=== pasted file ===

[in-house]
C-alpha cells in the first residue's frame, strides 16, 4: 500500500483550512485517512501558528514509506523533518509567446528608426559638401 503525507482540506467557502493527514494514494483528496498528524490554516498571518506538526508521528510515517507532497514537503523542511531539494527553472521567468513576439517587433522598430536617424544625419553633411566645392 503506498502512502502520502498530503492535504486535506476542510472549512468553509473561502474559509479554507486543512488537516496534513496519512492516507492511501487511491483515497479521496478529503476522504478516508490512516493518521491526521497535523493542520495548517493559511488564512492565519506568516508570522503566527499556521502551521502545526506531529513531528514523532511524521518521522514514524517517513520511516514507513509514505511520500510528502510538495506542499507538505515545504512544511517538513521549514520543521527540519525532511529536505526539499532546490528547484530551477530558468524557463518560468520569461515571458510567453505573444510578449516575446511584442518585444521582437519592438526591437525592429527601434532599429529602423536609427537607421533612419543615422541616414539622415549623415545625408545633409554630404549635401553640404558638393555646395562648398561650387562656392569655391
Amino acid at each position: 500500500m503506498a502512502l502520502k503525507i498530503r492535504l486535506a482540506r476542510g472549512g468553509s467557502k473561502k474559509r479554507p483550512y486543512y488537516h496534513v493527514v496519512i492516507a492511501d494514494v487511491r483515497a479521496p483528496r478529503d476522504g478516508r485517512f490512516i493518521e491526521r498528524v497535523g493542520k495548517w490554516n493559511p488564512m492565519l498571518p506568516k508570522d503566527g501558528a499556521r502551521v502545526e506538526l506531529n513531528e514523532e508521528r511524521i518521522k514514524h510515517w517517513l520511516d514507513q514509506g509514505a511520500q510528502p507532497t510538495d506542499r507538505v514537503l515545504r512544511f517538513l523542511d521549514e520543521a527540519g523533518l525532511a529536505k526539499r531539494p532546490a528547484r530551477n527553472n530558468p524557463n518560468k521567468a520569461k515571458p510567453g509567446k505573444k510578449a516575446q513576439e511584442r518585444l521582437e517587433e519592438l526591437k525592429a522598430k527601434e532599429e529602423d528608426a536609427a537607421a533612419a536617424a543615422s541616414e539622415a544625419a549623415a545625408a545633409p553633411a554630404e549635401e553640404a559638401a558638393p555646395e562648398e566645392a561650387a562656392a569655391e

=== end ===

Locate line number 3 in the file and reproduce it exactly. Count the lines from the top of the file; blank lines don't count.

Amino acid at each position: 500500500m503506498a502512502l502520502k503525507i498530503r492535504l486535506a482540506r476542510g472549512g468553509s467557502k473561502k474559509r479554507p483550512y486543512y488537516h496534513v493527514v496519512i492516507a492511501d494514494v487511491r483515497a479521496p483528496r478529503d476522504g478516508r485517512f490512516i493518521e491526521r498528524v497535523g493542520k495548517w490554516n493559511p488564512m492565519l498571518p506568516k508570522d503566527g501558528a499556521r502551521v502545526e506538526l506531529n513531528e514523532e508521528r511524521i518521522k514514524h510515517w517517513l520511516d514507513q514509506g509514505a511520500q510528502p507532497t510538495d506542499r507538505v514537503l515545504r512544511f517538513l523542511d521549514e520543521a527540519g523533518l525532511a529536505k526539499r531539494p532546490a528547484r530551477n527553472n530558468p524557463n518560468k521567468a520569461k515571458p510567453g509567446k505573444k510578449a516575446q513576439e511584442r518585444l521582437e517587433e519592438l526591437k525592429a522598430k527601434e532599429e529602423d528608426a536609427a537607421a533612419a536617424a543615422s541616414e539622415a544625419a549623415a545625408a545633409p553633411a554630404e549635401e553640404a559638401a558638393p555646395e562648398e566645392a561650387a562656392a569655391e